M. Night Shyamalan’s The Sixth Sense proved to be one of the most intriguing films of the 1990’s. Telling a conventional ghost story in an unconventional way, the film featured many strong elements and was a surprising dark horse entry at the Oscars. It has since placed on many ‘best of’ lists and has been parodied and copied insistently.
But how does it stand today?
Most thrillers are enjoyable the first time but fail to impress upon a second viewing; once its secrets and twists are known, most feel rather tedious. The Sixth Sense, however, is the exact opposite: one doesn’t realise how good it is until it ends, and a second viewing only proves the excellence behind the film’s craft.
The film is about Dr. Malcolm Crowe, a much lauded child therapist who is attempting to treat troubled Cole Sear. Though the film doesn’t come out with it at first, all of the promotional material and reviews were quick to make Cole’s problem known: he sees ghosts, leading him to emotionally disconnect with his ‘reality’. With this are the subplots involving Crowe’s marriage, which appears to be on the brink due to a traumatic incident that begins the film, and Cole’s mother as she tries to understand her son.
Good ghost stories are not about major special effects and scares. Instead, they are about atmosphere and sorrow. Ghosts linger because of unfinished business, not to ‘haunt’ the babysitter or cause mayhem in a house. The film focuses on Cole’s attempts to come to grips with his ‘gift’ rather than serving up gratuitous scares. In fact, there aren’t many ‘scary’ scenes, but there is an overwhelming feeling of dread and foreboding.
And it has one of the best ‘trick endings’ ever captured on film. I first saw it the afternoon of its first day of release. We in the audience knew what the film was about, but no one knew anything about the twist, and when it came, the entire audience gasped as one before falling completely silent, save for one woman who loudly proclaimed ‘No way’.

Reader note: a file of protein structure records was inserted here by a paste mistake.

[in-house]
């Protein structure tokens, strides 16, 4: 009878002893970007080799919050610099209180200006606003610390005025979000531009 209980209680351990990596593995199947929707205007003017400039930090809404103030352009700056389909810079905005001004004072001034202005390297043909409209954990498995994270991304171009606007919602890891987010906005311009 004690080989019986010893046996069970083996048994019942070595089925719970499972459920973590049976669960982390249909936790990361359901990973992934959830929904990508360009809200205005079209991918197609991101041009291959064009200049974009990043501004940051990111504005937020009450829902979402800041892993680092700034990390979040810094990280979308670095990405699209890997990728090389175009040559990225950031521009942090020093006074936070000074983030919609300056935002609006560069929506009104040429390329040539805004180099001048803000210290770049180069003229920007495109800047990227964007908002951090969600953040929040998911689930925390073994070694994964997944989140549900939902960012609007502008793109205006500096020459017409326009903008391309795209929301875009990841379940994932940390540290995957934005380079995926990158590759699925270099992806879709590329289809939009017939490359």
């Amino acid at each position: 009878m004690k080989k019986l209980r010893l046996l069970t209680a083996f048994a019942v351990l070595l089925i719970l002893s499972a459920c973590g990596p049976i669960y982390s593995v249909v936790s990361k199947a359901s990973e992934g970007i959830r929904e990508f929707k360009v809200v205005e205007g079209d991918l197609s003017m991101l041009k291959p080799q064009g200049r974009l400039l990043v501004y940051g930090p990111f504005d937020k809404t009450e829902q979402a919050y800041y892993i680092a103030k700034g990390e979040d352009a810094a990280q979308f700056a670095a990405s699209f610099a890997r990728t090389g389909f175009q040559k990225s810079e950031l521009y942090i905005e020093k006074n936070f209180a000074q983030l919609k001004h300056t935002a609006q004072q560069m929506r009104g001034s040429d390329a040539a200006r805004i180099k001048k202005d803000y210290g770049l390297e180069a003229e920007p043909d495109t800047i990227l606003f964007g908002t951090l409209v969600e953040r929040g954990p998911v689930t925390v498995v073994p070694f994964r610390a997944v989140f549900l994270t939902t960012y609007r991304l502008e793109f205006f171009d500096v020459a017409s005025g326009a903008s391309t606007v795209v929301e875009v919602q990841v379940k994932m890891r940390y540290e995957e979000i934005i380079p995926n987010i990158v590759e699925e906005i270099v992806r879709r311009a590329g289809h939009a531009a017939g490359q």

There was a buzz that quickly spread about the film. What was thought to be a possible ‘save it for video’ movie by the end of its first weekend in release had become a must-see event, and all of the big summer films that were the focus of most film discussions (Phantom Menace, Austin Powers 2, Blair Witch, The Matrix, to name but a few iconic films from that summer) became forgotten, with all of the talk focused on the question: did you figure the ending out? Most hadn’t, myself included.
It’s been a decade since the film was released, and it has matured rather nicely. Even when one knows every plot turn, the film is still compelling and manages to be affecting. Having knowledge of the twists allows one to appreciate all of the clues that the film supplies, clues that are blatantly obvious but most choose to ignore the first time around. One can also focus on the interesting choices director Shyamalan and cinematographer Tak Fujimoto have made, especially the use of reflections, religious symbolism and the continuing motif with the colour red.
The most surprising aspect of the film is in its performances. At the time, much had been made about Haley Joel Osment, but this is probably the best performance Bruce Willis has ever given. Osment and Willis’s scenes are wonderful, full of emotional depth that one wouldn’t expect from a child actor and an action star. Osment shows far more focus than most child actors have ever conveyed on film, and Willis’s undercurrent of torment and regret make for a compelling performance that he has never equalled.
But it isn’t until the second viewing that one realises how vital the two female leads, Toni Collette as Cole’s mother and Olivia Williams as Malcolm’s neglected wife, are to the film. While Osment and Willis have to carry the plot, it’s down to Collette and Williams to serve as the emotional epicentre, carrying the film’s most difficult aspects.
The Sixth Sense has many things: brilliant performances, surprising plot twists and a relentless atmosphere. It may be remembered as one of the most affecting ghost stories Hollywood ever produced with its focus on character and emotional connection rather than special effects. And it has ‘that’ ending. It is a film more than worthy of being remembered and celebrated, and I would be greatly surprised if it didn’t achieve ‘classic’ status in the next few years to come, if it hasn’t already.
Available on DVD and Blu-ray. Also currently showing on Sky Movies.
*Modern Potentials is a column giving a second review of films 10-20 years old. Though it will usually be fortnightly, I am writing 2-3 a week for the first month to start it up. Future features will include Eyes Wide Shut, American Beauty, Fight Club, Edward Scissorhands, LA Confidential, The Usual Suspects, Trainspotting and other films either sitting in my DVD collection or playing somewhere. Any suggestions? Drop a line at firstname.lastname@example.org.
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